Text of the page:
SPOiLER: Towards Safer Prescribing of Legal Opioids from the Emergency Room

baystate research

William Soares

We interviewed William Soares, MD, MS, IHDPS Fellow and Assistant Professor in the Department of Emergency Medicine at UMMS-Baystate about his NIH K08 grant entitled, “SPOiLER: towards Safer Prescribing of Legal Opioids from the Emergency Room” which was awarded this past spring.

Tell us about the K08 grant you received.

I was thrilled to learn that I was awarded a K08 grant through the National Institute on Drug Abuse this spring. The K08 is a 5-year career development grant for clinicians early in their research career. The grant includes both a mentored research project as well as a career development plan, with the overall goal of developing into an independent investigator.

What are the objectives of your research project?

The objective of our research is to understand how various factors influence opioid prescribing behaviors for Emergency Department (ED) providers in Massachusetts. Prescription opioid medications are both an important treatment for ED patients with pain and, at the same time, have contributed to the opioid epidemic through misuse, diversion and addiction. There have been many attempts to regulate opioids, including a 2016 Massachusetts Law placing restrictions on opioid prescriptions; however, there remains a lack of evidence to assess the impact of such laws on opioid prescribing behaviors and subsequent adverse outcomes. Using a combination of surveys and medical claims data, we hope to complete the most comprehensive evaluation of opioid prescribing behaviors and subsequent opioid related adverse events for ED patients in Massachusetts.

What is the career development portion of your grant?

As an emergency physician at Baystate, I have witnessed firsthand the overwhelming effect of the current opioid crisis, caring for patients with opioid overdoses, infections related to injection drug use, and in withdrawal seeking treatment. My K08 grant will not only fund training in research methods, but will allow me broaden my clinical understanding of addiction medicine. I look forward to working with and learning from our community clinics, recovery centers, and detoxification facilities, with the goal of strengthening collaborations among the different addiction resources at Baystate to further enhance the care offered to our patients with opioid use disorder.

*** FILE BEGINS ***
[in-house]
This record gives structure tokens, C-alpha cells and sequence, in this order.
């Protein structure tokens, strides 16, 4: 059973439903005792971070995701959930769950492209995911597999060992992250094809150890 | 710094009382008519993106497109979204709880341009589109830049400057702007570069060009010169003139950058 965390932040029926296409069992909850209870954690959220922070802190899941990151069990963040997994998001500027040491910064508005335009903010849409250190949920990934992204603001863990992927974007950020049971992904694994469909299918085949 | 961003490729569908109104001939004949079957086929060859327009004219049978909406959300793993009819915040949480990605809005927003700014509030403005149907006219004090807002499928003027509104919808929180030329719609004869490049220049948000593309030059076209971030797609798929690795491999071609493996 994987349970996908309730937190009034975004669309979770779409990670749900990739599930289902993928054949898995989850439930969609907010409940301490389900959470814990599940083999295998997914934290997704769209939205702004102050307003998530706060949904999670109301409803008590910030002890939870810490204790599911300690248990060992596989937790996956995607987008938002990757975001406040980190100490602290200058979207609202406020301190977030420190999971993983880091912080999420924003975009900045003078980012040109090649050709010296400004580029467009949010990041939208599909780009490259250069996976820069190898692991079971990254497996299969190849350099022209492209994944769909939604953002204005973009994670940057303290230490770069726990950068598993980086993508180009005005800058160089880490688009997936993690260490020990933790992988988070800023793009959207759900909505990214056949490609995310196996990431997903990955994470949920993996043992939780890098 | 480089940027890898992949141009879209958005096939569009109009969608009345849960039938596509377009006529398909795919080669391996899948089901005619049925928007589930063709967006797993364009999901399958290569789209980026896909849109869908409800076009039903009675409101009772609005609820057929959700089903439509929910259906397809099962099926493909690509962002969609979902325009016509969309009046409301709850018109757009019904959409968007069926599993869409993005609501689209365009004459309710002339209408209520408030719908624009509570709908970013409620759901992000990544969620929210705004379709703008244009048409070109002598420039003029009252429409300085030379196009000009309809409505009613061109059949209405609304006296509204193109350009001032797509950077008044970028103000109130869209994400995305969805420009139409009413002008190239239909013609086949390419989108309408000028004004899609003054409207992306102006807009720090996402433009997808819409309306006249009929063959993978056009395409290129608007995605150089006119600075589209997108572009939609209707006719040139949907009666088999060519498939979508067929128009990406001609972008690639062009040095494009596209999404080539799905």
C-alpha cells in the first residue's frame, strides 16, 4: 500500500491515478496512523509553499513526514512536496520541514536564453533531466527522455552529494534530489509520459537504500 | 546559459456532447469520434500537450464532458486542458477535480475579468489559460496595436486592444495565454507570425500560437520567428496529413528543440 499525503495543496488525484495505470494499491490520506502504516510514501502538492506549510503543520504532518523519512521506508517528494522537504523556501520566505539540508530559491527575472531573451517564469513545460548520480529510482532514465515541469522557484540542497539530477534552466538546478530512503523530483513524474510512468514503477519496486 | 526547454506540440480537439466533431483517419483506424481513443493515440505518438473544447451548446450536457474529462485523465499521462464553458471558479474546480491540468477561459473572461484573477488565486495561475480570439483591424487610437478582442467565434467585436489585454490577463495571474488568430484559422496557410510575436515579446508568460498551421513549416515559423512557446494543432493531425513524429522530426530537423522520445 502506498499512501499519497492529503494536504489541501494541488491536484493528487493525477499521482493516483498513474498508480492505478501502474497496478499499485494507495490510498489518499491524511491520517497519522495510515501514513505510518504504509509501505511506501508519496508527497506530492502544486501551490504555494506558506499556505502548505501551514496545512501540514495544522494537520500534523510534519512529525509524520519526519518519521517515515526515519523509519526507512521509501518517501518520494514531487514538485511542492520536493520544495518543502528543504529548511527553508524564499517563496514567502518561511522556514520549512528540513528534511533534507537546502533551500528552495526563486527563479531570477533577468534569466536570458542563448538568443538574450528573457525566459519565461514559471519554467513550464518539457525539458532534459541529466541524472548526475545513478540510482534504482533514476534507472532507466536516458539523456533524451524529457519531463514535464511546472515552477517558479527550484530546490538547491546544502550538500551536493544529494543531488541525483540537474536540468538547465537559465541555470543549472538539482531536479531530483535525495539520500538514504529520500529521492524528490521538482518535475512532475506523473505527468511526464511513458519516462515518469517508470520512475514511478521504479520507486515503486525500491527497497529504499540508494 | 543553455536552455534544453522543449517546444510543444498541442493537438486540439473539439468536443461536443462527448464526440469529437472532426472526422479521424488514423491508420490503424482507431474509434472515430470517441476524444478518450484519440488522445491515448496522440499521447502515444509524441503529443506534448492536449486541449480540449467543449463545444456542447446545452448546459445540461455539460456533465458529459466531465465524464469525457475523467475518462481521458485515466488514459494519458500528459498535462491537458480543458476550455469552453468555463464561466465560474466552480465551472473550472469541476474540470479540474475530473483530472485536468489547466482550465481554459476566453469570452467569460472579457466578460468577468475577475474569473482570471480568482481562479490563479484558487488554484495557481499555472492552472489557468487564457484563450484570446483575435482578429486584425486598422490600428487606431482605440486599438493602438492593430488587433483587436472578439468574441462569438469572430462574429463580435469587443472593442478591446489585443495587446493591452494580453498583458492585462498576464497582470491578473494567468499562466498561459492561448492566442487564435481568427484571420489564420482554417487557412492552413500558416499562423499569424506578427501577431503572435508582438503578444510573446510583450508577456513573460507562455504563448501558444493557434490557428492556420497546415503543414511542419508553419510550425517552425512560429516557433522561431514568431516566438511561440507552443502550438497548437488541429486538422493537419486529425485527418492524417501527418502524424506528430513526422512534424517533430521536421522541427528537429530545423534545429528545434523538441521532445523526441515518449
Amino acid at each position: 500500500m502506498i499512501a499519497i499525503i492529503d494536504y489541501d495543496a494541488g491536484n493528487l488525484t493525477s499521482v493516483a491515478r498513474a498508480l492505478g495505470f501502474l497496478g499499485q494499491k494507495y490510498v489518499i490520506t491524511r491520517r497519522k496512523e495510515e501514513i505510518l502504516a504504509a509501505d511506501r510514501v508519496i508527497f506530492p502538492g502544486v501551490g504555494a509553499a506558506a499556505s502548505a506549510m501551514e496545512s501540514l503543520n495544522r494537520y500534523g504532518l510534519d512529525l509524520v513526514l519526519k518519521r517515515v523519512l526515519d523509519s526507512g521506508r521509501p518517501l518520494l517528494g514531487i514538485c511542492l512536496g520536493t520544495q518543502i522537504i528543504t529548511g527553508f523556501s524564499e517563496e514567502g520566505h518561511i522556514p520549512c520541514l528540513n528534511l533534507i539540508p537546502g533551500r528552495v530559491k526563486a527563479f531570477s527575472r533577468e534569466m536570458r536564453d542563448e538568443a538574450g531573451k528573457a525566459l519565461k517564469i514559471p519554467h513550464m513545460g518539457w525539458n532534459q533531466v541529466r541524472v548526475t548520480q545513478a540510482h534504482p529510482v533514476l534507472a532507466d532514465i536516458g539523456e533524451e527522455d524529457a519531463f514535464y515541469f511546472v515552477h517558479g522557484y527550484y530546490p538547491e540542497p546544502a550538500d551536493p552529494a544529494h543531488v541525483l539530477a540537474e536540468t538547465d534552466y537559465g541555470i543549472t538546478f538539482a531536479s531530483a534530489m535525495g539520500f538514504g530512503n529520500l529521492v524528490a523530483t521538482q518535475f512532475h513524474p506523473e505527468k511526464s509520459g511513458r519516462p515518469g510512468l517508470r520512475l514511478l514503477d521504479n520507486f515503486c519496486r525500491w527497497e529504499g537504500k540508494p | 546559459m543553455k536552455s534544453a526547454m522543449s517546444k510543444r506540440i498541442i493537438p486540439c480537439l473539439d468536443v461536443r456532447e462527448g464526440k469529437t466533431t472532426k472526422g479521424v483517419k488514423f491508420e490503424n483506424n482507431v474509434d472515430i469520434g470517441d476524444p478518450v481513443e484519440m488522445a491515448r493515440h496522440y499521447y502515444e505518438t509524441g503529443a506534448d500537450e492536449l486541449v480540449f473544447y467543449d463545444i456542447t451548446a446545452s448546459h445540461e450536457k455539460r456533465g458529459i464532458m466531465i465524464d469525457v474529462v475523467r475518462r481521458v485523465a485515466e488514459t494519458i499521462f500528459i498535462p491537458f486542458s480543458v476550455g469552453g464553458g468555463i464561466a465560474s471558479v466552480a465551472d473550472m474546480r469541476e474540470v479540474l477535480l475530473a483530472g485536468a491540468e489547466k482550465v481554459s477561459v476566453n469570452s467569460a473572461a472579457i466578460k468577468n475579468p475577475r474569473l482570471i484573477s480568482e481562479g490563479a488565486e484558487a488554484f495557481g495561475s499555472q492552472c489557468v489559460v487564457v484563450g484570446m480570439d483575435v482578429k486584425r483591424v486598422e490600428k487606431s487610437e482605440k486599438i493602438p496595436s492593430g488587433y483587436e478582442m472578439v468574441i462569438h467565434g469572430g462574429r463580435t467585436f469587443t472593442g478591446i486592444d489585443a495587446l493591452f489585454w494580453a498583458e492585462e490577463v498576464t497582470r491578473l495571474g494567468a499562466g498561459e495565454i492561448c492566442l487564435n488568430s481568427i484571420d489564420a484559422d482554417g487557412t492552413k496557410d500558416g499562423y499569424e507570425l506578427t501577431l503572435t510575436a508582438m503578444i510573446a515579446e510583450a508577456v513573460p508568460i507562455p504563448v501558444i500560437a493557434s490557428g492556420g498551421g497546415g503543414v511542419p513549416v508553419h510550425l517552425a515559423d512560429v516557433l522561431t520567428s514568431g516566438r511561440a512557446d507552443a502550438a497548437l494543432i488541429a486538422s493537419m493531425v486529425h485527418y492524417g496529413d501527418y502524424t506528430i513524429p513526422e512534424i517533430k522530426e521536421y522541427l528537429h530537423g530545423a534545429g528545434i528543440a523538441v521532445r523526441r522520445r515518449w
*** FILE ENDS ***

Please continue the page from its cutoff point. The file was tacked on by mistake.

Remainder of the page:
How will your research impact Baystate Health?

The decision to prescribe opioids involves weighing the benefits and risks for each patient. Nowhere is this more challenging than in the ED, where providers frequently treat patients with whom they have no prior relationship. By understanding the factors the influence opioid prescribing and subsequent patient outcomes, we will be able to create evidence based recommendations that promote safe, consistent opioid prescribing practices for patients presenting to the emergency department at Baystate and beyond.

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Author:Pam Snyder